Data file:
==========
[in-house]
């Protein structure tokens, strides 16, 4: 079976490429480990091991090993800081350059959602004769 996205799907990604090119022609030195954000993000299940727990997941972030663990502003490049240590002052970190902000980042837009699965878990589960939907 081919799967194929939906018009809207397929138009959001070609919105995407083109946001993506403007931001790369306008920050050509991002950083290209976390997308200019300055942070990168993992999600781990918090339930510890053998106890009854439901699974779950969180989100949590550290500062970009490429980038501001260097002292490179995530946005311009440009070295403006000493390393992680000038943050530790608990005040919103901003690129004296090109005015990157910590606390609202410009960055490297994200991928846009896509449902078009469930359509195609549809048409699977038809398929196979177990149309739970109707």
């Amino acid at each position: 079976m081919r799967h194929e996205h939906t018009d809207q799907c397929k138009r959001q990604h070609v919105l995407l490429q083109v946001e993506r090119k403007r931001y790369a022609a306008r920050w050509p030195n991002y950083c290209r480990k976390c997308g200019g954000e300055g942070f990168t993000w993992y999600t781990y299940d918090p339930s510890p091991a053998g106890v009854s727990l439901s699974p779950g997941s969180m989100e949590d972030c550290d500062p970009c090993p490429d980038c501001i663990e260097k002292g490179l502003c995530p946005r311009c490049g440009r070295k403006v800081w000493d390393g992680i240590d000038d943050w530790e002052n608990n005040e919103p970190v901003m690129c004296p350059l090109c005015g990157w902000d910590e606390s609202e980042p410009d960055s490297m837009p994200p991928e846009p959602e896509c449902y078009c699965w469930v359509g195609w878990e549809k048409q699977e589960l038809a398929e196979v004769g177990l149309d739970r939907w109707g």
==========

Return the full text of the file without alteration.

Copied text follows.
[in-house]
């Protein structure tokens, strides 16, 4: 079976490429480990091991090993800081350059959602004769 996205799907990604090119022609030195954000993000299940727990997941972030663990502003490049240590002052970190902000980042837009699965878990589960939907 081919799967194929939906018009809207397929138009959001070609919105995407083109946001993506403007931001790369306008920050050509991002950083290209976390997308200019300055942070990168993992999600781990918090339930510890053998106890009854439901699974779950969180989100949590550290500062970009490429980038501001260097002292490179995530946005311009440009070295403006000493390393992680000038943050530790608990005040919103901003690129004296090109005015990157910590606390609202410009960055490297994200991928846009896509449902078009469930359509195609549809048409699977038809398929196979177990149309739970109707």
């Amino acid at each position: 079976m081919r799967h194929e996205h939906t018009d809207q799907c397929k138009r959001q990604h070609v919105l995407l490429q083109v946001e993506r090119k403007r931001y790369a022609a306008r920050w050509p030195n991002y950083c290209r480990k976390c997308g200019g954000e300055g942070f990168t993000w993992y999600t781990y299940d918090p339930s510890p091991a053998g106890v009854s727990l439901s699974p779950g997941s969180m989100e949590d972030c550290d500062p970009c090993p490429d980038c501001i663990e260097k002292g490179l502003c995530p946005r311009c490049g440009r070295k403006v800081w000493d390393g992680i240590d000038d943050w530790e002052n608990n005040e919103p970190v901003m690129c004296p350059l090109c005015g990157w902000d910590e606390s609202e980042p410009d960055s490297m837009p994200p991928e846009p959602e896509c449902y078009c699965w469930v359509g195609w878990e549809k048409q699977e589960l038809a398929e196979v004769g177990l149309d739970r939907w109707g």